February 25, 2024
Protein Degradation

New Pathway for Protein Degradation Uncovered by Stanford Chemists, Paving the Way for New Therapeutics

Stanford chemists have made a breakthrough in understanding how proteins are degraded within cells, leading to promising new possibilities for therapeutic interventions. By targeting proteins that cause or contribute to diseases, researchers have developed strategies to prevent these proteins from functioning properly and causing harm. One such strategy involves sending these problematic proteins to cellular protein degradation machinery, such as lysosomes, which act like a wood chipper for proteins.

Published in Science on October 20, a new study conducted by Stanford chemists has shed light on the pathway that leads proteins to the lysosome for degradation. This discovery opens up new avenues for developing therapeutics for age-related disorders, autoimmune diseases, and treatment-resistant cancers. It also has the potential to improve treatments for lysosomal storage disorders, which primarily affect infants and children and can have serious consequences.

Understanding the process by which proteins are shuttled to lysosomes for breakdown allows scientists to harness the natural mechanism within cells to eliminate harmful proteins. Carolyn Bertozzi, a professor at Stanford, explains that this research offers valuable insights into a previously opaque intracellular process and has the potential to revolutionize drug discovery.

Proteins, while essential for normal bodily functions, can also be detrimental when they go rogue. In conditions like cancer, proteins can contribute to tumor growth, cause diseases like Alzheimer’s, or lead to cardiovascular problems. Traditionally, drugs have been designed to block the active sites of proteins and prevent them from interacting with cells. However, researchers have since developed other strategies, such as proteolysis targeting chimeras (PROTACs), to target proteins that are already inside cells and send them for degradation in lysosomes.

PROTACs have shown promise in clinical trials for cancer treatment. However, they can only target proteins that are already within the cell, limiting their effectiveness to 60% of proteins. In 2020, Stanford researchers pioneered a new approach called lysosome targeting chimeras (LYTACs) that can identify and mark proteins located outside the cell or on the cell membrane for degradation. This breakthrough led to a new class of research and therapeutics. Yet, the exact mechanism of action and factors influencing the success of LYTACs remained unclear.

The recent study, led by Green Ahn, a former Stanford graduate student now working as a postdoctoral fellow, aimed to uncover the cellular components that influence the effectiveness of LYTACs in protein degradation. Through genetic screening, Ahn and the research team discovered a correlation between the level of neddylated cullin 3 (CUL3) protein, involved in cellular protein breakdown, and the efficacy of LYTACs. The presence of more neddylated CUL3 resulted in greater LYTAC effectiveness, although the precise connection between the two remains unknown.

Measuring the level of neddylated CUL3 could potentially serve as a diagnostic test to determine which patients are more likely to respond to LYTAC therapy. This unexpected finding opens up possibilities for personalized treatment approaches based on individual patient characteristics.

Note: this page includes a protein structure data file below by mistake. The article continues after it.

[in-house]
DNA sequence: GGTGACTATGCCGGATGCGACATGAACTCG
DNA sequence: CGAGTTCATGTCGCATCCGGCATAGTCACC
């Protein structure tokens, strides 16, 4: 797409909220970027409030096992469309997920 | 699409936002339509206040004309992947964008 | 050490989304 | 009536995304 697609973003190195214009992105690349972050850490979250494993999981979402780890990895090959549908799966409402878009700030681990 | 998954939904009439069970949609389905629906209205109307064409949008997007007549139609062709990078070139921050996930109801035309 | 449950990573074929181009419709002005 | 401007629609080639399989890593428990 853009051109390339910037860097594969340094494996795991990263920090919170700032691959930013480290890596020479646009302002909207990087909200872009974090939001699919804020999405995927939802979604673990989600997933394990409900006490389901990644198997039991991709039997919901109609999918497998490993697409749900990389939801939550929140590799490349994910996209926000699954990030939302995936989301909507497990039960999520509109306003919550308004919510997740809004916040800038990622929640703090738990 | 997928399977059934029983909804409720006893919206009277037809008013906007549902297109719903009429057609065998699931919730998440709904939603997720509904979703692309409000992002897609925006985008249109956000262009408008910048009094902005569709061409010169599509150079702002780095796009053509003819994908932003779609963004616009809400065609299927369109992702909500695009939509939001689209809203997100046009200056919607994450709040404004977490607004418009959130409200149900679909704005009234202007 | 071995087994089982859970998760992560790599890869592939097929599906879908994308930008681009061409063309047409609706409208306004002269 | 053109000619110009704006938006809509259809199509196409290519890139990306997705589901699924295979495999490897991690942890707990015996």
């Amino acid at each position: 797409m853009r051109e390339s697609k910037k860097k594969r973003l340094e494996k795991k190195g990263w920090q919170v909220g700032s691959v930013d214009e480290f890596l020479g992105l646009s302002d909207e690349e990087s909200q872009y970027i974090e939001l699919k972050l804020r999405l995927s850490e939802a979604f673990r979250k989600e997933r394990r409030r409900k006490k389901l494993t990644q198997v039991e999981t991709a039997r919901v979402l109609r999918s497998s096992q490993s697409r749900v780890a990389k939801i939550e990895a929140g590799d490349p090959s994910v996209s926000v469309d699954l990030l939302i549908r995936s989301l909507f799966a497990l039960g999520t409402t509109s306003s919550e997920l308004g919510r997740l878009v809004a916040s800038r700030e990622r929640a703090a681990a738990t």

The study also identified proteins that hinder the function of LYTACs. LYTACs bind to specific receptors on the cell surface to transport targeted proteins for degradation in lysosomes. However, the researchers observed that proteins with mannose 6-phosphates (M6Ps), which decorate proteins destined for lysosomes, occupied these receptors, making it impossible for LYTACs to bind. By disrupting M6P biosynthesis, researchers observed an increased number of unoccupied receptors on the cell surface, creating an opportunity for LYTACs to hijack these receptors and enhance their effectiveness.

In addition to advancing LYTACs as therapeutics, this research has implications for the treatment of lysosome shortage disorders, which result from a lack of enzymes in lysosomes. These genetic conditions can lead to the accumulation of harmful substances and cause damage to various organs. Current treatment options, such as enzyme replacement therapy, rely on similar pathways as LYTACs. Understanding the mechanisms underlying LYTAC function could lead to more effective delivery of therapeutic enzymes in lysosome shortage disorders.

The impact of this discovery is likened to the breakthrough understanding of the drug thalidomide’s mechanism of action. Originally prescribed to pregnant women for morning sickness but later withdrawn from the market due to severe birth defects, thalidomide was later found to be effective in treating multiple myeloma. Similarly, the understanding of how thalidomide degrades proteins contributed significantly to the development of PROTAC research. Bertozzi describes LYTACs as being at a similar stage of development, where new insights into human biology are being uncovered.

Overall, the findings from this study provide crucial insights into the process of protein degradation within cells. This discovery not only paves the way for the development of new therapeutics for various diseases but also sheds light on previously unknown aspects of human biology. It represents a significant step forward in the field of drug discovery and holds promise for personalized medicine approaches in the future.

1. Source: Coherent Market Insights, Public sources, Desk research
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